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When Your Wife has Breast Cancer

separator Being the partner of anyone who has cancer can be a rough road at times. You want to be there for that person, supportive, understanding and empathetic. You want to be as helpful as you can be. That’s the same for all couples who experience cancer. But there’s an extra dimension when a woman has breast cancer, especially if she’s had a mastectomy.

Even though we all know logically that a woman is still the same person whether she has her breasts or not, the truth is that to many people, breasts are symbols of femininity, the very nature of womanhood and motherhood. Women often go through a kind of grieving process when their breasts are removed, or are even altered in appearance.

For men, all of this can be especially uncomfortable. They want to do what’s best, but they simply don’t always know what that is. A new book by Marc Silver, an editor for U.S. News and World Report, provides husbands with a helpful guide on how to navigate many of the difficult issues that arise when women have breast cancer. Here are just a few of his suggestions:

Go to doctor’s appointments when possible
This is a big way to show her you want to “be there” for her. Juggle your schedule when you can for her. Take notes while you’re there. This can be helpful when you get home and need to discuss what happened.

Discuss how you can be helpful (without taking over)
Breast cancer often changes the roles that couples have had. Women, often the caregivers, become the person who needs care. Many women feel uncomfortable with this, worrying that it takes away their importance.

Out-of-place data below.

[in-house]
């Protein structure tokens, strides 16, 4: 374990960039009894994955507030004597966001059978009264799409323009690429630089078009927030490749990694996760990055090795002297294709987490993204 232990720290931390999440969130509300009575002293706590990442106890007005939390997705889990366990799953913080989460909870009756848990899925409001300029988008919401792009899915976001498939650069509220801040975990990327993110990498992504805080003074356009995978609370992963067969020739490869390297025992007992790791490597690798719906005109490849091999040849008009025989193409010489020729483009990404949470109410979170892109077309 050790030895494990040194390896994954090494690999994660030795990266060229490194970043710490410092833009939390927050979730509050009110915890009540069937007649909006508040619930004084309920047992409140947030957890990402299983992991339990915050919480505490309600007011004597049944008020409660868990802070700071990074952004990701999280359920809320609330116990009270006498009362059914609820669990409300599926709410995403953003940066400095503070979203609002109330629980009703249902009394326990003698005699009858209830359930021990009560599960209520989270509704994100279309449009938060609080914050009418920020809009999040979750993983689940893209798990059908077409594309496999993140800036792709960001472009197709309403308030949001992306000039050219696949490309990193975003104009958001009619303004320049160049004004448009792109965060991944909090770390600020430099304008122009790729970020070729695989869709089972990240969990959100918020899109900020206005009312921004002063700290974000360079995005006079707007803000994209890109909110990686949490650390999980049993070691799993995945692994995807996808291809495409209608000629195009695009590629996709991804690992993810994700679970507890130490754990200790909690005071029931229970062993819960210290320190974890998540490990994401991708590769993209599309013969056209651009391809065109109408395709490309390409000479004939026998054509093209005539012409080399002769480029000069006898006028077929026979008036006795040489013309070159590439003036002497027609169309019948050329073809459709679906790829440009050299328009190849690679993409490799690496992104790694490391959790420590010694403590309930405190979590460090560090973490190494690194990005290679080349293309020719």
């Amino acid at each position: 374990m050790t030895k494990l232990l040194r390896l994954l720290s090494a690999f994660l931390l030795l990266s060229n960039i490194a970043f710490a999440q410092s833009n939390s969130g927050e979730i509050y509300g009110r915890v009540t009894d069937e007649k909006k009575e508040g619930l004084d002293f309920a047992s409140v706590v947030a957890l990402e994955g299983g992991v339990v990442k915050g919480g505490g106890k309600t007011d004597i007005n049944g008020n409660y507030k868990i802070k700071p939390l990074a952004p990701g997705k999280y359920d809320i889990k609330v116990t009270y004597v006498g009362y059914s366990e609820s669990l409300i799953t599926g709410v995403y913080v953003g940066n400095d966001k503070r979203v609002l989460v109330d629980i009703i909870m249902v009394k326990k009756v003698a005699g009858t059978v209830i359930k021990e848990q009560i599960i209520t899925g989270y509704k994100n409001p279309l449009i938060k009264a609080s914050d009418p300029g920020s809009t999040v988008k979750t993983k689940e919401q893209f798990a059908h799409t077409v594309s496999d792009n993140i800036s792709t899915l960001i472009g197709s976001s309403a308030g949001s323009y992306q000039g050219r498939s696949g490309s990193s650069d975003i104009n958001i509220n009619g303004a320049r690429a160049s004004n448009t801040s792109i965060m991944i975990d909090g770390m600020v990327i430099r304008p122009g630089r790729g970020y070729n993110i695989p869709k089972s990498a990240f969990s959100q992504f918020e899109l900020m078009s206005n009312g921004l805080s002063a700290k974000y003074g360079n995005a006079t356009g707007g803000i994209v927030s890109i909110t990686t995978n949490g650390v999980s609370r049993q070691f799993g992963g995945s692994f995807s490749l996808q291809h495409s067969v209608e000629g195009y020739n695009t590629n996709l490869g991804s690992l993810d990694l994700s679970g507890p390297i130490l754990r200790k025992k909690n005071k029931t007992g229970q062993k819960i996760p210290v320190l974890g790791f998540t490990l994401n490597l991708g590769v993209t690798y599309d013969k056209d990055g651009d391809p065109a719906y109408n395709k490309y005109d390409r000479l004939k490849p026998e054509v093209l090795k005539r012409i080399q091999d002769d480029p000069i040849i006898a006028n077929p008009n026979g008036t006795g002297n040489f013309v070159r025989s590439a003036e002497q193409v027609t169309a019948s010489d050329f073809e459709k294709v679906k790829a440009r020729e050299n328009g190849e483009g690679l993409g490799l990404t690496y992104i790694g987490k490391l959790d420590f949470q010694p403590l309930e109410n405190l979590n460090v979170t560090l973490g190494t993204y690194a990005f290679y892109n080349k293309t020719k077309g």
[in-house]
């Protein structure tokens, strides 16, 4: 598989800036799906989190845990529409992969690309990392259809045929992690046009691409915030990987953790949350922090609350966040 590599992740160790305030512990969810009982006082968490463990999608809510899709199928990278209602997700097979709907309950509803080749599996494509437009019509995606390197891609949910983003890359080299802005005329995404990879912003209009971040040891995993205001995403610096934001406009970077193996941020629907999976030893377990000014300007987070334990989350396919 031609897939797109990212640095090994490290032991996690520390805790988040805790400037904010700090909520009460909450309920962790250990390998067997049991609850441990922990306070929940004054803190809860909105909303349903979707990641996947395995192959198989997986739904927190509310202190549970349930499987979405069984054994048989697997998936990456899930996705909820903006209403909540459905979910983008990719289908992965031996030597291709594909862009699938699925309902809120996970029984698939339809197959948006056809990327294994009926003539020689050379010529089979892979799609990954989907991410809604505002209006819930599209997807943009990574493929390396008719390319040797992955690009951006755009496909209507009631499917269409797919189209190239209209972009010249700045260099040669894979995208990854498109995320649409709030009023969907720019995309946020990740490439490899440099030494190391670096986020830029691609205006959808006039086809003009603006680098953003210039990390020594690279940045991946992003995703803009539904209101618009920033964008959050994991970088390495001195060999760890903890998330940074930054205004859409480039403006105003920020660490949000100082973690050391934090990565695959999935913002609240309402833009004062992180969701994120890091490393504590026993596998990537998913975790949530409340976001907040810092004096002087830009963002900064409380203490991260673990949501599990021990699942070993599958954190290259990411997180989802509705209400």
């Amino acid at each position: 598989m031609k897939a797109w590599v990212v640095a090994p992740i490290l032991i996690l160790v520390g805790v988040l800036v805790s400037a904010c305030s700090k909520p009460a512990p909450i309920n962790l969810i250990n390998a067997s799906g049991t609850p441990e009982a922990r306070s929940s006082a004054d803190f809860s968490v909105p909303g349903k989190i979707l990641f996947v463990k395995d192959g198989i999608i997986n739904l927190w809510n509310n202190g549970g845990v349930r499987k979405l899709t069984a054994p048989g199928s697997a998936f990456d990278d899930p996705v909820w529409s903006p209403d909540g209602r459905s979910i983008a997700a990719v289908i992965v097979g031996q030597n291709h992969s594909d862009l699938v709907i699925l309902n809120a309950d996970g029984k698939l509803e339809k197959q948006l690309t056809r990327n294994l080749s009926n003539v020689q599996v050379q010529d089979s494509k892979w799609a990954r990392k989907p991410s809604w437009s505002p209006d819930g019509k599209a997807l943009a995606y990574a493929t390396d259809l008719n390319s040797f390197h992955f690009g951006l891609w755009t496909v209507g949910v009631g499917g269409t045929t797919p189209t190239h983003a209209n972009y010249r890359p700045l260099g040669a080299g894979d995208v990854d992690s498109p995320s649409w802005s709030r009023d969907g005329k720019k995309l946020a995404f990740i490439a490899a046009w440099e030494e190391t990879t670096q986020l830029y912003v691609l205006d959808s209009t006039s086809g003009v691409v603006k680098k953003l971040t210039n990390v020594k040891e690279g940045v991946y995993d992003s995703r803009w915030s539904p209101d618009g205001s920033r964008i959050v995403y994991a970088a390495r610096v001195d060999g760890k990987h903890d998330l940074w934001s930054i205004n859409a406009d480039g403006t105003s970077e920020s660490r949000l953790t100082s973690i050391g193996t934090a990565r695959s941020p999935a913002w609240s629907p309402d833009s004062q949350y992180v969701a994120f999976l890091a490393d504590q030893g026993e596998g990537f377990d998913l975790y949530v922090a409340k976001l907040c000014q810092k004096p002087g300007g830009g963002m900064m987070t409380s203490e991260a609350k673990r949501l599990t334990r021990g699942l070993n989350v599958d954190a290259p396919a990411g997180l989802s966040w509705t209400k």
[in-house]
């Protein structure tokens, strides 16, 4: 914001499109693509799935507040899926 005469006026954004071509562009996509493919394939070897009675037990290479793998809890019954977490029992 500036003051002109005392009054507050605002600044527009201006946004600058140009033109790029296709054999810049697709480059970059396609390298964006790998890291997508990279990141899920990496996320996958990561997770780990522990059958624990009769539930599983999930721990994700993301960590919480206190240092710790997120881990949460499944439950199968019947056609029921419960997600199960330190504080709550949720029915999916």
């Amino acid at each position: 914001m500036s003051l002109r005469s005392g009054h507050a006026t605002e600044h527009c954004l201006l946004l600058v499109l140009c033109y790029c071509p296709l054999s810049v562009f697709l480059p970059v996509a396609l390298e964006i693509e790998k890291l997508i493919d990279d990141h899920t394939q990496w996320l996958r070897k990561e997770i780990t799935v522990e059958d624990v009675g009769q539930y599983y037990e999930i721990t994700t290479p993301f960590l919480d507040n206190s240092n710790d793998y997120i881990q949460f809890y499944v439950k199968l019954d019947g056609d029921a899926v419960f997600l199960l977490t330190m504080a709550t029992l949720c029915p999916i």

It’s a good idea for men to realize that their help is needed, but it’s also important not to take over. Ask which of the chores she normally does that she would like you to take over—but do ask. She can’t do it all right now.

Realize you can’t fix it; listen well
It’s been discussed in lots of popular books in the past years that women often want to simply discuss a problem, while men think they’re supposed to fix it. Really, what women often want is someone who listens to them. It’s no different when they have breast cancer.

If your wife tells you she’s scared or nervous or sad, that can be uncomfortable. But the worst thing you can do is say, “Hey, what are you worried about? Everything’s going to be fine!”

A response like that tends to minimize her feelings, even though certainly that’s not your intention. Instead, it’s always best to let her know you hear what she’s saying. Something like, “I understand that this is hard, I really do. Is there anything I can do to help?”

In fact, there may not always be something you can do to help, besides listening and taking your cues from her. That can be hard to live with.

Silver, M. Breast Cancer Husband. Rodale Books, September 2004; The New York Times, “Travel Companion on the Breast Cancer Journey,” Health and Science Section, 9 November 2004.
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